Books: ‘Silences So Deep’ by John Luther Adams

As the clouds break, a dazzling shining world appears, unearthly and quiet except for the mutter and boom of distant avalanches and the near thudding of fresh snow dropping from the pines.

In the summer of 1975, a 22-year-old John Luther Adams boarded a flight to Alaska for the first time. So began a journey into mountains, forests and tundra of the far north that would last for the next 40 years. Alaska would be Adam’s home and the place he wrote his minimalist music echoing the exquisite soft sounds and vast silence of the land, works with evocative titles like The Wind in High Places, and Dream in White on White.

Adams, who is a recipient of a Pulitzer Prize and a Grammy award, recounts his unusual life as a frontier journeyman and composer in a recent book, Silences So Deep: Music, Solitude, Alaska (Farrar, Straus and Giroux, 2020). It is a riveting read filled with poignant passages; I finished the book in three days.

In it, Adams tells the world what it was like to live in solitude in a remote corner of the world, writing music by day and spending evenings with a raucous crew of poets, philosophers, and fishermen. He details the influences that have shaped his music and his life, the nourishment he received from long-lasting friendships with the conductor Gordon Wright who died in 2007 at the age of 72, and Alaska’s poet laurate, John Haines, who died in 2011 at the age of 87, both of whom had a transformative impact on his life.

Adam writes with a voice both playful and meditative, one that evokes his love for the beauty of the Alaskan landscape and the people who call it home. The book is also about climate change and global warming and the impact it has on Alaska and on his difficult decision to leave the place in 2014 for new topographies and sources of inspiration. Ultimately, it is the story of one man’s singular passion for music inspired by nature in a land that was once pristine but now tainted by the selfish acts of man.

The following is my collage of excerpts from a chapter of Adam’s book in prose-poetry form to echo the sentiments the author felt seeing his cabin for the last time as he leaves the wild, beautiful landscape that was his home for forty years.

Walking Home Again

I’m walking through the spruce forest,
walking home again.
How many times have I traveled this trail
in boots or snowshoes, with a load on my back,
and a sled behind me?
I could’ve walked an entire mile without any light.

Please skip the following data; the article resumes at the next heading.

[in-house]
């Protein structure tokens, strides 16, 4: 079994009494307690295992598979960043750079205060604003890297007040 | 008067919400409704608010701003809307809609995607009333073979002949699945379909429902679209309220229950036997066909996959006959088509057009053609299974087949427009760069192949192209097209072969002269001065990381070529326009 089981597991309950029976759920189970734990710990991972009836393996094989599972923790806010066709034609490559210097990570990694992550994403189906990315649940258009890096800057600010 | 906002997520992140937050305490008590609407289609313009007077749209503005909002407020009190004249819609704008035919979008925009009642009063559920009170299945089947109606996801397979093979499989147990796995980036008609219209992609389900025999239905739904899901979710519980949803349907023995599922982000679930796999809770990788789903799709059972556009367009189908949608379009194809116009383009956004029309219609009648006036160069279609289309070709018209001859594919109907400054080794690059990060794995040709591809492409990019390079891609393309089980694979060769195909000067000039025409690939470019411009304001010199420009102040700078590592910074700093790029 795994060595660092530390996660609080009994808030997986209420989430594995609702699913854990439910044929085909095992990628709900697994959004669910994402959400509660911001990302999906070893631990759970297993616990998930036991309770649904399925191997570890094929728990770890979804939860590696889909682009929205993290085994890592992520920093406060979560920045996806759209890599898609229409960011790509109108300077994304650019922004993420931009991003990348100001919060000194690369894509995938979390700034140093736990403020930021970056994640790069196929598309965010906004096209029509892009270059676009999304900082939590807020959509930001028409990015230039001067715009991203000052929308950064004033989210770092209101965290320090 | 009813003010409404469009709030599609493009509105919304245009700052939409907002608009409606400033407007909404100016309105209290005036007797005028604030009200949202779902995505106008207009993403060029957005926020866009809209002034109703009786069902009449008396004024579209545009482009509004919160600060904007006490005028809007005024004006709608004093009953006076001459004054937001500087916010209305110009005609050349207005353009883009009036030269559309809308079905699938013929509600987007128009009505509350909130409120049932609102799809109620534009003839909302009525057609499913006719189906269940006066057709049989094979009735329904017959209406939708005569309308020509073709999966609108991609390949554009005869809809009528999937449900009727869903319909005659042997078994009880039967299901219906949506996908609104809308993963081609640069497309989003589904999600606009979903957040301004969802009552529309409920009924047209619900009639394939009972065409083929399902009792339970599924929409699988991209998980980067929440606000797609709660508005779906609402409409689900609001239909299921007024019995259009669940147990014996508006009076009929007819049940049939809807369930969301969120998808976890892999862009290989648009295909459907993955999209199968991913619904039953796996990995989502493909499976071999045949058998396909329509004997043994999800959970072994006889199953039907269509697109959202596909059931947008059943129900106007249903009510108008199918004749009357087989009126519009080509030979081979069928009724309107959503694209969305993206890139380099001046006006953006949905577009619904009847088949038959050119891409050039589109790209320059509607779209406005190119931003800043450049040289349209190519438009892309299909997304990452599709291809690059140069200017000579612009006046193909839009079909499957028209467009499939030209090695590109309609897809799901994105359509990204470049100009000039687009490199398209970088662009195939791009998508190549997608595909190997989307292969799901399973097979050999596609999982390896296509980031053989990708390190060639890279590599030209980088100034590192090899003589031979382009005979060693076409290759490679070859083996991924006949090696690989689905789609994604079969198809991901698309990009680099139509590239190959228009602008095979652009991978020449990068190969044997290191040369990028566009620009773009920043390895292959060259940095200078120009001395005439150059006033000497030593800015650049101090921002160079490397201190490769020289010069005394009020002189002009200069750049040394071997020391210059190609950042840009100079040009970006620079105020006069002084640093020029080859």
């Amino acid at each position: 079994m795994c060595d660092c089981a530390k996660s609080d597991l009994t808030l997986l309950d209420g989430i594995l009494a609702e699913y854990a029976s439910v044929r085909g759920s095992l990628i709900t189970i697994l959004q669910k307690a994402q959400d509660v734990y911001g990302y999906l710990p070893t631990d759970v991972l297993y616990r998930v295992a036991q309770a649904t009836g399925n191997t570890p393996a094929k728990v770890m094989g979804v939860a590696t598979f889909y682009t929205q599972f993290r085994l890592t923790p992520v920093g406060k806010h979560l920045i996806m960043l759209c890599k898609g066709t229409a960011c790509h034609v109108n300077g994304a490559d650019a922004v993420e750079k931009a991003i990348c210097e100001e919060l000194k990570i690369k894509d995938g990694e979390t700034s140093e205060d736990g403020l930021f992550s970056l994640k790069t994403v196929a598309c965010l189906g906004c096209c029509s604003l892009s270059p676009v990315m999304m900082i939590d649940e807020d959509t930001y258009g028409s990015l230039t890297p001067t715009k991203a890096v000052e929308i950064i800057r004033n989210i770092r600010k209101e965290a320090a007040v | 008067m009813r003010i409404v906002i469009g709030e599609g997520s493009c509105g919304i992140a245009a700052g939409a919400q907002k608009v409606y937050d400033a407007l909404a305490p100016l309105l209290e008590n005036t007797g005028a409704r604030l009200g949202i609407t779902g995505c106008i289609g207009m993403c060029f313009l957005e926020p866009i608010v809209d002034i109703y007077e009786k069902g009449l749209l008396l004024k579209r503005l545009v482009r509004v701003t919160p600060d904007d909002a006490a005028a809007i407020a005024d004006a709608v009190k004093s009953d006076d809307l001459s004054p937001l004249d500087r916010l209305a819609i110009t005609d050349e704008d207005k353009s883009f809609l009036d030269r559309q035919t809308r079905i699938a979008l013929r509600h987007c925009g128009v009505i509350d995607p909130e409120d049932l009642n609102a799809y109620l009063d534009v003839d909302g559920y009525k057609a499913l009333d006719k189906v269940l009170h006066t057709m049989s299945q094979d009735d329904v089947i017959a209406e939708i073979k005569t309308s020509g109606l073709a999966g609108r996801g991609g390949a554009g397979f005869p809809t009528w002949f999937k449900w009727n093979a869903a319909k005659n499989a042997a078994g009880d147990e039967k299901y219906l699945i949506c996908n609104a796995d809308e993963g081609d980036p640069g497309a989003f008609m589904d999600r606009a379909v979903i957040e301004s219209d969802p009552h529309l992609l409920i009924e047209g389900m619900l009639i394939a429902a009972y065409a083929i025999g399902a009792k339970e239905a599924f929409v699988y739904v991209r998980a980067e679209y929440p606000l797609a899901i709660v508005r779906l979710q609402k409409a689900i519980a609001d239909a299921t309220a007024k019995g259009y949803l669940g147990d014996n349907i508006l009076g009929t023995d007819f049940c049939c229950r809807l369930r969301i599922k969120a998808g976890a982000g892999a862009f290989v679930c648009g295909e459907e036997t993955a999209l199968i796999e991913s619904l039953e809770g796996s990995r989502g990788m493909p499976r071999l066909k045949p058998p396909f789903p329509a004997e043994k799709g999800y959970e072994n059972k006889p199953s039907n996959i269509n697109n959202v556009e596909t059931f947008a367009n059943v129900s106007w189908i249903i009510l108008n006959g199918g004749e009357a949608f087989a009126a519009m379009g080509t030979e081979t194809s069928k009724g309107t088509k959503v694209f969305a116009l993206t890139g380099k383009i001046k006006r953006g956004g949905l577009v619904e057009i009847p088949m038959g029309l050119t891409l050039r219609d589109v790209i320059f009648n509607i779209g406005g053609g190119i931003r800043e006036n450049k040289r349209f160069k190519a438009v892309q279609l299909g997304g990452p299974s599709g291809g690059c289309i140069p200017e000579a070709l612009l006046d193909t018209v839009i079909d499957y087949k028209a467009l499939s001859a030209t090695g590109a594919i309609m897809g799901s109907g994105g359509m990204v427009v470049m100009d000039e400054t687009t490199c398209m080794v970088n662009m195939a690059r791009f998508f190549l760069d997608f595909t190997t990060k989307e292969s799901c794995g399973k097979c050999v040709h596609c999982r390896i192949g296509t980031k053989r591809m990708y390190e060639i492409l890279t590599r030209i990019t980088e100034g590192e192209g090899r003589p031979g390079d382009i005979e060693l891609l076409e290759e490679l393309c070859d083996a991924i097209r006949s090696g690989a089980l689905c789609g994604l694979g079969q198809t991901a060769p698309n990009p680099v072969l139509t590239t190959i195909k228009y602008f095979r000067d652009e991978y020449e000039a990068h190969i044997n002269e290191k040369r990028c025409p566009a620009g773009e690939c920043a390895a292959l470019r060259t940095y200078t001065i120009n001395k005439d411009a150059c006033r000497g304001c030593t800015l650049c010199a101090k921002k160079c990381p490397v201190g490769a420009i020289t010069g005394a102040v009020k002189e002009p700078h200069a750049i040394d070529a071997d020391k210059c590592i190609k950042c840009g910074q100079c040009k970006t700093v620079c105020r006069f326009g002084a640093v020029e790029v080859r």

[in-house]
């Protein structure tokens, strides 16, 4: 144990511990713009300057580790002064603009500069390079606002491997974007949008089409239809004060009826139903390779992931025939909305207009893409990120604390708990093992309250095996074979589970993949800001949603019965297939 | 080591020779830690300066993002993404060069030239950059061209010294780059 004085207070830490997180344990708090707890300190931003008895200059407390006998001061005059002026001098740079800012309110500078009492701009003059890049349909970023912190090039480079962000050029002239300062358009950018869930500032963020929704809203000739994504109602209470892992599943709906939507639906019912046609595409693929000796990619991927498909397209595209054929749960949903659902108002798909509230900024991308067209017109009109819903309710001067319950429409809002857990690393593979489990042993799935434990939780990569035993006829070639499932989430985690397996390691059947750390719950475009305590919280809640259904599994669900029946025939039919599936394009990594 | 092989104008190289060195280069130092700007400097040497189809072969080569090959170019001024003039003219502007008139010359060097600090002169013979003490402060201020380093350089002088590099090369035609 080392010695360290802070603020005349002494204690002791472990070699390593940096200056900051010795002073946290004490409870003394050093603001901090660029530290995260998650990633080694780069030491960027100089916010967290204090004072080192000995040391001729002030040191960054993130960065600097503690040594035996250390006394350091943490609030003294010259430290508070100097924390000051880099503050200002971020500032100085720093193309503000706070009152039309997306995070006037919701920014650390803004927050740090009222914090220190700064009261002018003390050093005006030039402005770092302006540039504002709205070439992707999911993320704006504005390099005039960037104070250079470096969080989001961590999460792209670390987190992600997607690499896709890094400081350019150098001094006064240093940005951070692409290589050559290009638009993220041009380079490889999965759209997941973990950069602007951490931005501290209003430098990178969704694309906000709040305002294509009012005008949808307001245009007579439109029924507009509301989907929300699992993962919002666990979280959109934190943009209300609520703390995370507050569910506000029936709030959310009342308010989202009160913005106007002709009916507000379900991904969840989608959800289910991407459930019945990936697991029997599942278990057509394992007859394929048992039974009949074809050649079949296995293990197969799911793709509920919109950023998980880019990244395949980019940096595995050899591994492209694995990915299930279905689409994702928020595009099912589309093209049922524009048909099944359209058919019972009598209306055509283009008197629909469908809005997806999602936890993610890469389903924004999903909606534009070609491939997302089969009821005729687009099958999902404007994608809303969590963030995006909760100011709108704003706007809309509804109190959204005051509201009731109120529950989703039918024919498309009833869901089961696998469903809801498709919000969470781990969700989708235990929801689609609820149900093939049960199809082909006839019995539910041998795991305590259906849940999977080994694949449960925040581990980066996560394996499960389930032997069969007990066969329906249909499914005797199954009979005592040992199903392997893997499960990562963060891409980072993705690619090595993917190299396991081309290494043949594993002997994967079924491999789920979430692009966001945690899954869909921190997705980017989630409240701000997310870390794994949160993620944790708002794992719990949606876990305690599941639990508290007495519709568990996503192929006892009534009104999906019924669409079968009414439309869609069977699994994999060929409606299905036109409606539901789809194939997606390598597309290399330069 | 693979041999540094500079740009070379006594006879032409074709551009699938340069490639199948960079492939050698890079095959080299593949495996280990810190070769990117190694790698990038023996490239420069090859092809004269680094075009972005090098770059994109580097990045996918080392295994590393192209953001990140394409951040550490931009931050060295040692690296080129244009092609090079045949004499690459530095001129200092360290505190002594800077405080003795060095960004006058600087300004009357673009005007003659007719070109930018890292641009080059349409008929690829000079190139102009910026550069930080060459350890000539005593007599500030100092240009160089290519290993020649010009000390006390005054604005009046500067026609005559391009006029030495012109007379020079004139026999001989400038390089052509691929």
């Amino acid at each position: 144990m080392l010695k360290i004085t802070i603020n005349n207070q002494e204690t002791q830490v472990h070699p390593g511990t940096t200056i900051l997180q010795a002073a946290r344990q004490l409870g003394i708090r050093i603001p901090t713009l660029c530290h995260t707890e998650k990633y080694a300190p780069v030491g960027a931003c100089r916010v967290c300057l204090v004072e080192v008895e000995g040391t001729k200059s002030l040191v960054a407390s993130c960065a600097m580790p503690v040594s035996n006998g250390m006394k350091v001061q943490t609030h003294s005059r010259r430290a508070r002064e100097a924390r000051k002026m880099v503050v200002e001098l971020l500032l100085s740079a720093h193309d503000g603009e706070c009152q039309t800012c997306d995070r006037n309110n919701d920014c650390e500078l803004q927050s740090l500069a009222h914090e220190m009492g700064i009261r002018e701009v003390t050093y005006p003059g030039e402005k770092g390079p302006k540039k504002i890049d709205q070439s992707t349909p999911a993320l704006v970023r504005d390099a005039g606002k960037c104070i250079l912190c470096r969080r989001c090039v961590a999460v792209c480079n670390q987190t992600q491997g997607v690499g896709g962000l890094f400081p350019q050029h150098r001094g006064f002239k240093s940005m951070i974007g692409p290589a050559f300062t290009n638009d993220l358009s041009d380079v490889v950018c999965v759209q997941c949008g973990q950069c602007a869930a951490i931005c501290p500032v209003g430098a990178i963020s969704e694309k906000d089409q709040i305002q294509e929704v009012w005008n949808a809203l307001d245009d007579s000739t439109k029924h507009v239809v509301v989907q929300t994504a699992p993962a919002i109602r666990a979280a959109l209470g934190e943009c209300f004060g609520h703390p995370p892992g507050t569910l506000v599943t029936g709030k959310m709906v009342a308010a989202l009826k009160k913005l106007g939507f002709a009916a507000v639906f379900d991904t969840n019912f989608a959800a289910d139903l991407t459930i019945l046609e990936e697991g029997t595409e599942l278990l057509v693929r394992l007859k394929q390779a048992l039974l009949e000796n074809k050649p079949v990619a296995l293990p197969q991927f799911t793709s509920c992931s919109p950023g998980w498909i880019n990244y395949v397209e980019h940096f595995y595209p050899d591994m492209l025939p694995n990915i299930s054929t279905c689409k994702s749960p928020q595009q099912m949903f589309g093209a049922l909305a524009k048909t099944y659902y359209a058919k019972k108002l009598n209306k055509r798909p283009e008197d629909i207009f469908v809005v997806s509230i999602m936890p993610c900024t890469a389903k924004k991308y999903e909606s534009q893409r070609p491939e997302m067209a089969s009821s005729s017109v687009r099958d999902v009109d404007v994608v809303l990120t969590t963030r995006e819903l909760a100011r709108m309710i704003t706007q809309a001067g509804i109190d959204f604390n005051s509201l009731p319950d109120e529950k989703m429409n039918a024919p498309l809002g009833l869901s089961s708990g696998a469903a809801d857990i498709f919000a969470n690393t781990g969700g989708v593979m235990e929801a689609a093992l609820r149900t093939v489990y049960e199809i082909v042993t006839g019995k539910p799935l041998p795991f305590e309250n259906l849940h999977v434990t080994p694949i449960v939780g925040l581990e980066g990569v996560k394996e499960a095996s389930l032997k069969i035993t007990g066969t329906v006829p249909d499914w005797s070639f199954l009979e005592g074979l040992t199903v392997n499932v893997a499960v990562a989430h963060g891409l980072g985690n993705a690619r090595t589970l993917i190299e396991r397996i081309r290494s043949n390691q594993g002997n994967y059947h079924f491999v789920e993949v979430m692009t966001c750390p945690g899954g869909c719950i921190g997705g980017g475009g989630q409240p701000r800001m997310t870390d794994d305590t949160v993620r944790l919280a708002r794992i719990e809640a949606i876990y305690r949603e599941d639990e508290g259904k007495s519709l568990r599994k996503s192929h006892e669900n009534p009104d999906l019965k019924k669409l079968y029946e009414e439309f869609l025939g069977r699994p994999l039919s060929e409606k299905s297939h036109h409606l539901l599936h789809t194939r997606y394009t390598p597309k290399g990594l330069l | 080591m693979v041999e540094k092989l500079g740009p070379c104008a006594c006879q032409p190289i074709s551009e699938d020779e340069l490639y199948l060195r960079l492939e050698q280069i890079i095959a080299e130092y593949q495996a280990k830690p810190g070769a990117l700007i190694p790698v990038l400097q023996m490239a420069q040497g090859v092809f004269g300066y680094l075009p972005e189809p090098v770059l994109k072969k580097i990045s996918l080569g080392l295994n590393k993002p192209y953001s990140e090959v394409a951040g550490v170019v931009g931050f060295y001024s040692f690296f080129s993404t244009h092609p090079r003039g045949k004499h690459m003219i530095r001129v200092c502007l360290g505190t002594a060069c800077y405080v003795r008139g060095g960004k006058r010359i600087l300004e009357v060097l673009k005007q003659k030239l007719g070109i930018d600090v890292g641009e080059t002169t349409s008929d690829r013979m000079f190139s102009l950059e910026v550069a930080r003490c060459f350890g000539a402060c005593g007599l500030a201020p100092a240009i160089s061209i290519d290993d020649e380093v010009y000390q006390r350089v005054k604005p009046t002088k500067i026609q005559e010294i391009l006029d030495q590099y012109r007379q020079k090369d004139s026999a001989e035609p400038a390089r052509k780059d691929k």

But after the long winter nights,
the sun is back.
Everything now is golden,
everything is visible.
Here are the paper birches
and these are the spruces,
both black and white.
And over there are the wild roses
that perfume these woods in spring.
Everything is visible,
but everything has changed.

I arrive at my cabin, now tilting badly.
I stand at a distance, and did not go in,
taking comfort knowing it’s still here,
waiting for me to walk down the trail
and open the door. Who knows whether
it will ever open again and whether
it will not sink into the flaccid earth?
But the silence will always be here,
a silence so deep you can hear the soul sigh.

I take one last look, and turn my back,
passing the dip where the tamaracks
meet the blueberry shrubs.
I cup my hands around my mouth
and call to the great horned owl,
the way we always did.
The owl did not call back.
I lower my head and continue walking.
And suddenly, an explosion of wings!
A great horned owl swoops up in front of me,
veered off and took to the sky.
I fall on my knees, voicing my gratitude
for all that we shared: the place,
the friendship, the music.
I continued walking home
from home.

Listen: ‘Beyond Ocean’ by John Luther Adams (42 minutes)

Beyond Ocean won the Pulitzer Prize in Music in 2014, the year Adams left Alaska. It is a haunting orchestral work that suggests a relentless tidal surge, evoking thoughts of melting polar ice and rising sea levels. About his work, Adams writes: “As a composer it’s my belief that music can contribute to the awakening of our ecological understanding. By deepening our awareness of our connections to the earth, music can provide a sounding model for the renewal of human consciousness and culture.”

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